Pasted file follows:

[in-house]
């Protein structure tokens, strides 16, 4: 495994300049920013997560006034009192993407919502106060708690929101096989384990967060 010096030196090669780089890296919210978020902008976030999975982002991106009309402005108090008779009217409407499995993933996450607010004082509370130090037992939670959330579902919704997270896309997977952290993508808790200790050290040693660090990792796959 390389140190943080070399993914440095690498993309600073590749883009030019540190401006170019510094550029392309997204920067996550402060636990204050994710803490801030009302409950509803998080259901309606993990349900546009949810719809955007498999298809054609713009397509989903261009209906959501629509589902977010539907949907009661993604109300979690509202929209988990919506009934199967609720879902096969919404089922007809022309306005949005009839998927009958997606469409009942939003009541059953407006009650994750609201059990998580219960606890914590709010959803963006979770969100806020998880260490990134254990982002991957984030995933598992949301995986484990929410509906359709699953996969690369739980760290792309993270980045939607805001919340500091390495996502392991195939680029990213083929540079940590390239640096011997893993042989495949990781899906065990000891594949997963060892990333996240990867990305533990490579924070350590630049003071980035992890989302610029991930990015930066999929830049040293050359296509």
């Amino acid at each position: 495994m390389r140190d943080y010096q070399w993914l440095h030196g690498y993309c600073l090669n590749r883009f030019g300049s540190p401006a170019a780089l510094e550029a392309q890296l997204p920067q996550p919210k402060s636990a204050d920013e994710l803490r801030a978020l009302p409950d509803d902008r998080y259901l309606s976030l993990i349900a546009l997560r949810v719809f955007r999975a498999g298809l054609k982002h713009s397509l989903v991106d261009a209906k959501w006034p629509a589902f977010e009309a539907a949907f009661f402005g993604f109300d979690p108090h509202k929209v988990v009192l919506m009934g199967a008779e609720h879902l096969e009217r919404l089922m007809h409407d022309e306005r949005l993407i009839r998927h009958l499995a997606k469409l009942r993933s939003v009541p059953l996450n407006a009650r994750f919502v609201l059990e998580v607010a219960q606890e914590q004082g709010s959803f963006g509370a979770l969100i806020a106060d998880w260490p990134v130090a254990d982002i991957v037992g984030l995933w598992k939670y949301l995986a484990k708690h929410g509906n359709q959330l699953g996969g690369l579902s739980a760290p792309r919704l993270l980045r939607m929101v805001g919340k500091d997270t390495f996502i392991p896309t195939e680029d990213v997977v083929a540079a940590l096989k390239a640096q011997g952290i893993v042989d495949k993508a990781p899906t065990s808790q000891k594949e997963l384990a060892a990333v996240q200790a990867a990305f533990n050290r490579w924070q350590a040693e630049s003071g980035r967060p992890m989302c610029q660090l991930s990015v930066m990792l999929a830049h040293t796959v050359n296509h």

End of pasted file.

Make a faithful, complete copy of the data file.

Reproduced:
[in-house]
């Protein structure tokens, strides 16, 4: 495994300049920013997560006034009192993407919502106060708690929101096989384990967060 010096030196090669780089890296919210978020902008976030999975982002991106009309402005108090008779009217409407499995993933996450607010004082509370130090037992939670959330579902919704997270896309997977952290993508808790200790050290040693660090990792796959 390389140190943080070399993914440095690498993309600073590749883009030019540190401006170019510094550029392309997204920067996550402060636990204050994710803490801030009302409950509803998080259901309606993990349900546009949810719809955007498999298809054609713009397509989903261009209906959501629509589902977010539907949907009661993604109300979690509202929209988990919506009934199967609720879902096969919404089922007809022309306005949005009839998927009958997606469409009942939003009541059953407006009650994750609201059990998580219960606890914590709010959803963006979770969100806020998880260490990134254990982002991957984030995933598992949301995986484990929410509906359709699953996969690369739980760290792309993270980045939607805001919340500091390495996502392991195939680029990213083929540079940590390239640096011997893993042989495949990781899906065990000891594949997963060892990333996240990867990305533990490579924070350590630049003071980035992890989302610029991930990015930066999929830049040293050359296509």
């Amino acid at each position: 495994m390389r140190d943080y010096q070399w993914l440095h030196g690498y993309c600073l090669n590749r883009f030019g300049s540190p401006a170019a780089l510094e550029a392309q890296l997204p920067q996550p919210k402060s636990a204050d920013e994710l803490r801030a978020l009302p409950d509803d902008r998080y259901l309606s976030l993990i349900a546009l997560r949810v719809f955007r999975a498999g298809l054609k982002h713009s397509l989903v991106d261009a209906k959501w006034p629509a589902f977010e009309a539907a949907f009661f402005g993604f109300d979690p108090h509202k929209v988990v009192l919506m009934g199967a008779e609720h879902l096969e009217r919404l089922m007809h409407d022309e306005r949005l993407i009839r998927h009958l499995a997606k469409l009942r993933s939003v009541p059953l996450n407006a009650r994750f919502v609201l059990e998580v607010a219960q606890e914590q004082g709010s959803f963006g509370a979770l969100i806020a106060d998880w260490p990134v130090a254990d982002i991957v037992g984030l995933w598992k939670y949301l995986a484990k708690h929410g509906n359709q959330l699953g996969g690369l579902s739980a760290p792309r919704l993270l980045r939607m929101v805001g919340k500091d997270t390495f996502i392991p896309t195939e680029d990213v997977v083929a540079a940590l096989k390239a640096q011997g952290i893993v042989d495949k993508a990781p899906t065990s808790q000891k594949e997963l384990a060892a990333v996240q200790a990867a990305f533990n050290r490579w924070q350590a040693e630049s003071g980035r967060p992890m989302c610029q660090l991930s990015v930066m990792l999929a830049h040293t796959v050359n296509h």